These groups tend to be particularly underrepresented in programming, even within the tech industry itself, and attrition rate is high due to discrimination, abuse and lack of advancement opportunity. Additionally, these groups are less likely to make it to senior positions where most creative decision-making power is centralized – i.e. positions where they can make the high-level product and business decisions that are implied by the pervasive image of programming as a creative force. They may also have less free time to use their technical skills for side-projects or to bootstrap a company, where they can actualize this mythology in some capacity. And in a world where the “coding founder” is one of the most valued tropes and VC firms consistently exhibit discriminatory funding practices, marginalized people are also less likely to attain the capital they need to found startups.

2. Being an early startup employee is a good way to make a lot of money.


The tech trade press focuses largely on startups raising large amounts of money or obtaining vast wealth through IPO or acquisition. Our most cherished public figures in tech tend to be those who grew extraordinarily rich from founding, or working as early employees for, tech companies. Their stories are embellished, glamorized and re-contextualized into an entire genre of startup lore propagated by companies, venture capitalists and press alike. Money is also positioned as the predominant underlying motivation of starting and growing tech companies, and much of the direction of the industry is driven by the investment of venture capitalists whose sole priority is making more money. And, money is the ultimate scale on which the overall value of startups is determined – regardless of other potential measures, such as positive impact on society.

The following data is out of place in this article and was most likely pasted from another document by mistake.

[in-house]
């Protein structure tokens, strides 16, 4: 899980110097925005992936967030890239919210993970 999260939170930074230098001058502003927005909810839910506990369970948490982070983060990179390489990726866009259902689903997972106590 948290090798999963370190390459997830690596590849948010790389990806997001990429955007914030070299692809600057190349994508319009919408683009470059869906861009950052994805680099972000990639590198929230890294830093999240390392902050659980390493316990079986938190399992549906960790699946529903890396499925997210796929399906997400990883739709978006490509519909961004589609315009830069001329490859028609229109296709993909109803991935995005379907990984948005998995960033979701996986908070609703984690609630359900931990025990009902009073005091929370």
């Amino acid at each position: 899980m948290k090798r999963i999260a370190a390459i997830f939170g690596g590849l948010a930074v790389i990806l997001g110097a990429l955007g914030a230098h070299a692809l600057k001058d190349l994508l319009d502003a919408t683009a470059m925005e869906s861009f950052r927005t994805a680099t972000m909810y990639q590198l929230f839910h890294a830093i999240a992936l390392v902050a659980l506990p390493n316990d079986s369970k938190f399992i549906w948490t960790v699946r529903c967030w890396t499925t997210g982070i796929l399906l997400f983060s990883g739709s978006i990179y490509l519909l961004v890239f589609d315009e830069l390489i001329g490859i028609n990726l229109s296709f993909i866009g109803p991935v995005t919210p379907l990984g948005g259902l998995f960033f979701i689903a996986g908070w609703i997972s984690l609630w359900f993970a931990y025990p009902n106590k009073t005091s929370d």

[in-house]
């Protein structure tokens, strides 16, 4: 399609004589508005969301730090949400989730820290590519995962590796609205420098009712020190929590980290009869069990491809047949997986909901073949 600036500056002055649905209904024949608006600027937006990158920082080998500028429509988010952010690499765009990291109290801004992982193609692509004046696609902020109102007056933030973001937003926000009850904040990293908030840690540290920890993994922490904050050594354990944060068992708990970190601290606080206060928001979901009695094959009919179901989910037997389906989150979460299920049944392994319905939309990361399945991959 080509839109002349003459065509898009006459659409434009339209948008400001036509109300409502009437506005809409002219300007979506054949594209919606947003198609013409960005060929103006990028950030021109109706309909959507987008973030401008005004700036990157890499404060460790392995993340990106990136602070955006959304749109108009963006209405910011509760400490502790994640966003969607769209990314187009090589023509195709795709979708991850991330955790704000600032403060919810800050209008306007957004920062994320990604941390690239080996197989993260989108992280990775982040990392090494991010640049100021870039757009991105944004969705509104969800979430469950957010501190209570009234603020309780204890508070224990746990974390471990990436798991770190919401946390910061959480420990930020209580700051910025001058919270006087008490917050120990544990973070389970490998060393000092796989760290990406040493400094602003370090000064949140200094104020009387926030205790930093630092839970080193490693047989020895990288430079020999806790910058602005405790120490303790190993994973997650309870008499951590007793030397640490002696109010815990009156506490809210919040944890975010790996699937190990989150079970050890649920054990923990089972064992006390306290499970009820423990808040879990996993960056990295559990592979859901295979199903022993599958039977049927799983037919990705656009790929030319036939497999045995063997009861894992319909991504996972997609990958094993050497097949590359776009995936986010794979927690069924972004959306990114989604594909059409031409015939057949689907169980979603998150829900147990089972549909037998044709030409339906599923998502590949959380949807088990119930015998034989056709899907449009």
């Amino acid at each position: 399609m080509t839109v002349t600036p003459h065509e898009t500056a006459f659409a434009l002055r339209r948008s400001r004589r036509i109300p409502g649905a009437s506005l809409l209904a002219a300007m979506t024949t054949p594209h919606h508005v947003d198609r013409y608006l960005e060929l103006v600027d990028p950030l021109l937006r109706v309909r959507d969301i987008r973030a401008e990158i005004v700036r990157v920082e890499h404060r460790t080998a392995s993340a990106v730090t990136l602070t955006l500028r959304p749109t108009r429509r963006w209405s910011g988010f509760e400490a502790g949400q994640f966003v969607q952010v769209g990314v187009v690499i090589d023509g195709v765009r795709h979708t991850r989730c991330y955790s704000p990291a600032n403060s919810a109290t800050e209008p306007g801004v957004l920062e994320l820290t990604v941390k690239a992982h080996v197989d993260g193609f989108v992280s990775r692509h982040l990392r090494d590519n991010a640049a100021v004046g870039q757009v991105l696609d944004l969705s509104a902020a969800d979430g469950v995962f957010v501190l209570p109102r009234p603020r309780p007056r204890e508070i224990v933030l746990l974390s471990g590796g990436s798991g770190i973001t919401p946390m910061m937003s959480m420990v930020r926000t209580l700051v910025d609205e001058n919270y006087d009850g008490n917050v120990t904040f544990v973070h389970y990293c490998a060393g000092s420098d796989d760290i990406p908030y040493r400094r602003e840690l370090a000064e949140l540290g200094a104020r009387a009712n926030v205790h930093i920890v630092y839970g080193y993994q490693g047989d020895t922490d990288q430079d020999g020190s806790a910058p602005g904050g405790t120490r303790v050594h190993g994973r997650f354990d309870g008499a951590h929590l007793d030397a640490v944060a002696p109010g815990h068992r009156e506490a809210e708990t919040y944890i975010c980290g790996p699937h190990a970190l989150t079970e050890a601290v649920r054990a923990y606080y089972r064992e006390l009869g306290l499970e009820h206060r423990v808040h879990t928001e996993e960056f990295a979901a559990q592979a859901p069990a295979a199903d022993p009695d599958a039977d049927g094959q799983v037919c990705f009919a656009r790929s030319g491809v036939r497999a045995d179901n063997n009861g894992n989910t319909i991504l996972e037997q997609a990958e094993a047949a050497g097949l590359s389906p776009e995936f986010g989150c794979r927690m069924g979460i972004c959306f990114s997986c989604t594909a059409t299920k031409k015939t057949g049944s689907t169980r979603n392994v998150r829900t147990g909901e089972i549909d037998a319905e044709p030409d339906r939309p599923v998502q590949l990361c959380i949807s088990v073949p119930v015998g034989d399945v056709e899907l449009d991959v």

A group of five young men, posing awkwardly in front of a small backyard swimming pool. All are wearing collared shirts. One man wears a professor style blazer, with elbow patches, another has a Patagonia fleece vest.

These early startup employees shown in HBO’s Silicon Valley expect to be handsomely rewarded.


The chance of earning disproportionate wealth through some element of skill, timing and luck is a pillar of the belief in meritocracy, which provides both an individual psychological mechanism to explain the achievement of this wealth, and a justification for the ongoing disparities within the industry. This myth convinces early startup employees to give up many years of their lives wherein startups are their sole focus… a pattern which often benefits investors far more than employees. This myth also helps convince tech workers to join small, unstable startups rather than larger companies which may have more resources to provide good benefits, a better work-life balance, a concrete career path, more reliable income and other clear advantages.


Very, very few early startup employees get any significant money out of their stock options – especially not enough to make up for the often years of under-compensation justified by equity. Early employees’ stock also tends to get heavily diluted over years as the startup takes subsequent rounds of investment. Further, purchasing their stock when they leave companies may cost a significant amount of money and incur a large amount of taxes that may actually economically disadvantage early startup employees. Despite the fact that many will readily acknowledge that most people do NOT get rich from startups, there is very little examination of how this system manipulates and takes advantage of startup employees, and there remains a pervasive and often unsubstantiated belief of people in the dominant groups that they are special, important and smart enough to beat the odds.


Most of the VC money in tech flows to startups that are dominated by white men, who tend to hire other white men as early employees. Often, people from marginalized and underrepresented groups aren’t hired until much later, when there is much less equity available; and due to the fact they are undercompensated compared to the dominant group in tech, might receive less equity anyways.

A middle aged white man lectures the viewer about the venture capital deal he is prepared to offer, hands clasped, in an office backed by bookshelves. He is wearing a sweater over a button down.